© NASA/Hubble Space Telescope

Mars ends retrograde motion

Dominic Ford, Editor
From the Outer Planets feed

Objects: Mars
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Mars will reach the end of its retrograde motion, ending its westward movement through the constellations and returning to more usual eastward motion instead. This reversal of direction is a phenomenon that all the solar system's outer planets periodically undergo, a few months after they pass opposition.

The retrograde motion is caused by the Earth's own motion around the Sun. As the Earth circles the Sun, our perspective changes, and this causes the apparent positions of objects to move from side-to-side in the sky with a one-year period. This nodding motion is super-imposed on the planet's long-term eastward motion through the constellations.

The diagram below illustrates this. The grey dashed arrow shows the Earth's sight-line to the planet, and the diagram on the right shows the planet's apparently movement across the sky as seen from the Earth:


The retrograde motion of a planet in the outer solar system. Not drawn to scale.

2020 apparition of Mars

09 Sep 2020 – Mars enters retrograde motion
06 Oct 2020 – Mars at perigee
13 Oct 2020 – Mars at opposition
13 Nov 2020 – Mars ends retrograde motion

Observing Mars

Mars leaves retrograde motion as its 2020 apparition comes to an end, although it will remain visible for some weeks in the dusk sky.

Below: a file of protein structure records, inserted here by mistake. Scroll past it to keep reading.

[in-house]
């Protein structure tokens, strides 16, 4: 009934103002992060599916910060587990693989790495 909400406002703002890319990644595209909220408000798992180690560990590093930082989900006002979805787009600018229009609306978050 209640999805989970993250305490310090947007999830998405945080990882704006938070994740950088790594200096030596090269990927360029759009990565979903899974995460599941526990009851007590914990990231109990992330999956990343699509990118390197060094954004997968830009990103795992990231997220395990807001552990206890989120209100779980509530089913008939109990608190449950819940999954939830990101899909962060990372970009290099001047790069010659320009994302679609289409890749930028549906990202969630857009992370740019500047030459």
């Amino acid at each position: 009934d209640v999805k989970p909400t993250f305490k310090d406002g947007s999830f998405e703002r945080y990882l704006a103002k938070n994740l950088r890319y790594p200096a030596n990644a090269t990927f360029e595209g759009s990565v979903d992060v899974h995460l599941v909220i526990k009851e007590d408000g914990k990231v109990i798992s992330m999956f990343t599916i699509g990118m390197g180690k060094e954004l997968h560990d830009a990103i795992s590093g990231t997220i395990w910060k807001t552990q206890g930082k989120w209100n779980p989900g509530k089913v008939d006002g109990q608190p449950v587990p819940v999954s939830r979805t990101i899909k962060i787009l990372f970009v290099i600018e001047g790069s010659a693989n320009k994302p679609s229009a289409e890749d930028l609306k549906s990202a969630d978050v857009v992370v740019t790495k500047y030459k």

Its celestial coordinates as it leaves retrograde motion will be:

Object Right Ascension Declination Constellation Magnitude Angular Size
Mars 00h56m20s +05°03' Pisces -1.7 17.7"

The coordinates above are given in J2000.0.

From Fairfield , it will be visible in the evening sky, becoming accessible around 16:57 (EDT) as the dusk sky fades, 21° above your eastern horizon. It will then reach its highest point in the sky at 21:15, 53° above your southern horizon. It will continue to be observable until around 02:50, when it sinks below 8° above your western horizon.

Begin typing the name of a town near to you, and then select the town from the list of options which appear below.

Over the following weeks, Mars will reach its highest point in the sky four minutes earlier each night, gradually disappearing into evening twilight.

The panels below show the month-by-month change in Mars' apparent size in coming weeks, as it recedes from the Earth:

Mars
18 Sep 2020
Mars
16 Oct 2020
Mars
13 Nov 2020
Mars
11 Dec 2020
Mars
08 Jan 2021

The table below lists Mars' angular size at brightness at two-week intervals throughout its apparition:

Date Angular size Mag
04 Sep 202019.5”-1.9
18 Sep 202021.4”-2.2
02 Oct 202022.5”-2.5
16 Oct 202022.1”-2.6
30 Oct 202020.2”-2.2
13 Nov 202017.7”-1.7
27 Nov 202015.1”-1.2
11 Dec 202012.9”-0.8
25 Dec 202011.1”-0.4
08 Jan 20219.6”-0.0
22 Jan 20218.5”0.3
The sky on 13 November 2020
Sunrise
06:37
Sunset
16:37
Twilight ends
18:13
Twilight begins
05:05

28-day old moon
Waning Crescent

2%

28 days old

Planets
Rise Culm. Set
Mercury 04:58 10:25 15:52
Venus 03:52 09:34 15:16
Moon 04:21 10:15 15:57
Mars 14:54 21:15 03:35
Jupiter 11:17 15:58 20:39
Saturn 11:31 16:16 21:00
All times shown in EST.

Source

The circumstances of this event were computed using the DE430 planetary ephemeris published by the Jet Propulsion Laboratory (JPL).

This event was automatically generated by searching the ephemeris for planetary alignments which are of interest to amateur astronomers, and the text above was generated based on an estimate of your location.

Related news

13 Nov 2020  –  Mars ends retrograde motion
12 Jul 2021  –  Mars at aphelion
20 Sep 2021  –  Mars at apogee
07 Oct 2021  –  Mars at solar conjunction

Image credit

© NASA/Hubble Space Telescope

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